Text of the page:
Traffic travels along the Borman Expressway

Traffic travels along the Borman Expressway west of Interstate 65 in Gary. A new long-term plan calls for new approaches to transportation planning in the Region.

The Northwestern Indiana Regional Planning Commission approved a new long-term plan in May that will guide its administration of federal transportation dollars in coming years.

"NWI 2050" considers the three-county area's needs for the next three decades. The local officials on the commission also approved a five-year plan — a Transportation Improvement Program, or TIP — that details specific projects to receive federal funds.

The federal government requires that municipal planning organizations like NIRPC complete a new regional plan every four years. A new TIP is developed every two years.

"This is going to guide development and transportation investments going into the future," NIRPC Executive Director Ty Warner said before the commission voted on "NWI 2050." "This is no small thing that we're about to talk about and adopt today."

The "NWI 2050" plan tops 200 pages and is divided into chapters with the themes "Connected," "Renewed," "United" and "Vibrant." It considers several possible futures based on economic, technological and demographic changes. The Region's inherent advantages, including Lake Michigan and proximity to Chicago, play significant roles.

A "Connected" Northwest Indiana is essential for "working, playing, living and learning," the plan states. "Every day, 24,625 residents commute between Lake and Porter counties and 6,856 individuals commute between Porter and LaPorte counties."

Approximately 60,000 commuters travel between Illinois and Northwest Indiana each workday, according to the plan.

Recreational spaces have become fragmented as land is developed. "Human-related land-cover accounts for nearly 73% of the regional landscape today." Natural land areas "consist of patches of complex ecosystems scattered throughout the region."

"NWI 2050" concludes that planning and funding efforts should be directed toward land development emphasizing accessibility, and to connecting fragmented natural areas, municipalities and counties with roads, trails and transit networks.

The "Renewed" chapter highlights, among other challenges, shifts away from older centers of population.

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"The movement of people out of these existing communities and into undeveloped areas has created challenges for the region," according to the plan. "This outward growth away from the existing centers is costly, stretching needed services such as water and sewer extensions, increased patrols, and emergency response, with miles of additional asphalt to maintain."

And employment has not shifted to the degree population has: "The disconnect between employment centers and new residential development has increased the distance between people and their workplaces and is causing longer commutes, with an increase in travel demand and associated congestion on the region's roadway network."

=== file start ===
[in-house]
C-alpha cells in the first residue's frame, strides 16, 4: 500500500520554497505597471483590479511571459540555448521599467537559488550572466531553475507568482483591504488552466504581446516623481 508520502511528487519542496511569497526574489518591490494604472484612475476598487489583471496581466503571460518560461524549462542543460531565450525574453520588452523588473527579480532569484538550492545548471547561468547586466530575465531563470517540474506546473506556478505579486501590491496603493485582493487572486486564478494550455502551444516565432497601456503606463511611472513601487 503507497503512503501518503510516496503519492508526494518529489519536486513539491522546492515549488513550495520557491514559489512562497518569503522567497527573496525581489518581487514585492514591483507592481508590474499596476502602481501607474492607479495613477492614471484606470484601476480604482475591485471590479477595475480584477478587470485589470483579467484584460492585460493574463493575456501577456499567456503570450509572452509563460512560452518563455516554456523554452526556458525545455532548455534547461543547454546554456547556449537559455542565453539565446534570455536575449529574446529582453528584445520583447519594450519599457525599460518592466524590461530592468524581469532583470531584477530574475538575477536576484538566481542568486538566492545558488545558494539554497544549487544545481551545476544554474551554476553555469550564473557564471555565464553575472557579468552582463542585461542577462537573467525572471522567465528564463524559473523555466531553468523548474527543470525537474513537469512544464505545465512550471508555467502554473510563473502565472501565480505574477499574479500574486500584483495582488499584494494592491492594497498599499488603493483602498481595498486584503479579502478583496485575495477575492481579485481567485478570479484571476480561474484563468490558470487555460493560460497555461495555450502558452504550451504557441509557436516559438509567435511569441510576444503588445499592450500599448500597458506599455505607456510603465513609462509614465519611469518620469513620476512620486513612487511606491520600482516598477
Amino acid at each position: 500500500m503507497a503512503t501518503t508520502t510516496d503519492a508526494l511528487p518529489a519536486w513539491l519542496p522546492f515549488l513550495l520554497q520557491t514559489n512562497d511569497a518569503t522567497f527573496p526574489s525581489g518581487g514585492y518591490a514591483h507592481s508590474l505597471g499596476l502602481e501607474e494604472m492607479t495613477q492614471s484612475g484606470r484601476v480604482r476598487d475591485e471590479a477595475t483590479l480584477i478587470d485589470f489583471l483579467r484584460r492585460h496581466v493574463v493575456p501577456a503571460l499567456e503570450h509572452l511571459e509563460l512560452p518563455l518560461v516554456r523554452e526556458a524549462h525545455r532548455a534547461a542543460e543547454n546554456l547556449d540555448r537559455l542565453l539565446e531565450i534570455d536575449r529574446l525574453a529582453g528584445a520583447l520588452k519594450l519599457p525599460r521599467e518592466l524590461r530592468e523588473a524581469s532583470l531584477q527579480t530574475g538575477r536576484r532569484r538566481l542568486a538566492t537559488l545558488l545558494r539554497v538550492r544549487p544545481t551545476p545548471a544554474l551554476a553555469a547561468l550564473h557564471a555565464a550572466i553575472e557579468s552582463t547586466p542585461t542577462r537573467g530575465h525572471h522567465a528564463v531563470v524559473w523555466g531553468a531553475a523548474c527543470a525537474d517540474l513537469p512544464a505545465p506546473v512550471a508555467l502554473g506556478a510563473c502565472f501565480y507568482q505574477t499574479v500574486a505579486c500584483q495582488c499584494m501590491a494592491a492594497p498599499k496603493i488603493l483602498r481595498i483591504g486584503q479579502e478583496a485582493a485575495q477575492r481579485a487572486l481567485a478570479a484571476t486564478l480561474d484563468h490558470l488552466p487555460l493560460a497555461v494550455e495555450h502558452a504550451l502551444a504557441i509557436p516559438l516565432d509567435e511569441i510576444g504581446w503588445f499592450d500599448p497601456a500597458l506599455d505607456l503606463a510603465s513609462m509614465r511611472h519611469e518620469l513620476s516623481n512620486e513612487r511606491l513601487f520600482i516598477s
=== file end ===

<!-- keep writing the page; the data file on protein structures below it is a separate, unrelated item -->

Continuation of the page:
Future planning and funding should be targeted to maximizing growth in existing centers, both to renew them and to protect undeveloped natural areas and farmland.

The "United" theme highlights quality of life, and particularly spreading growth across the Region. "The vision aims to reduce traditional patterns of inequity and support communication and revitalization efforts in areas experiencing impacts of prolonged disinvestment."

Transit, access to healthy food, health care and recreational areas including the lakeshore, and to planning and funding transportation projects with respect for environmental justice.

Finally, a "Vibrant" Northwest Indiana "stems from the linkages shared among strategic transportation investments, quality economic development, a healthy and sustainable environment, human capital investments with shared outcomes, and smart land uses."

"NWI 2050" concludes with its longest chapter, an action plan that creates a complex scoring process for transportation projects — 77 project types are assigned to 13 funding programs, and individual project proposals within those programs are evaluated using 98 performance measures.

The 2050 plan was developed at the same time as the 2020-2024 TIP, which lists hundreds of transportation-related projects planned for the five-year period, ranging from projects as large as the South Shore Line's West Lake Corridor to some as small as local sidewalk projects. The intention is to score them consistently with the "NWI 2050" goals — so, for example, there's no money in the TIP for new roads, except for projects already in their engineering phase.

"New roadways may connect gaps in the road network, but they can also spur more land development away from existing corridors and take away from reinvesting in areas where infrastructure investments have already been made," the plan concluded. But, "maintaining and improving the existing roadway network remains paramount."

The 2020-2024 TIP includes nearly $371 million in projects that will receive federal funding. By the end of the "NWI 2050" plan, an estimated $2.7 billion will have been spent on such projects.


Assistant Deputy Editor

Andrew covers transportation, real estate, casinos and other topics for The Times business section. A Crown Point native, he joined The Times in 2014, and has more than 15 years experience as a reporter and editor at Region newspapers.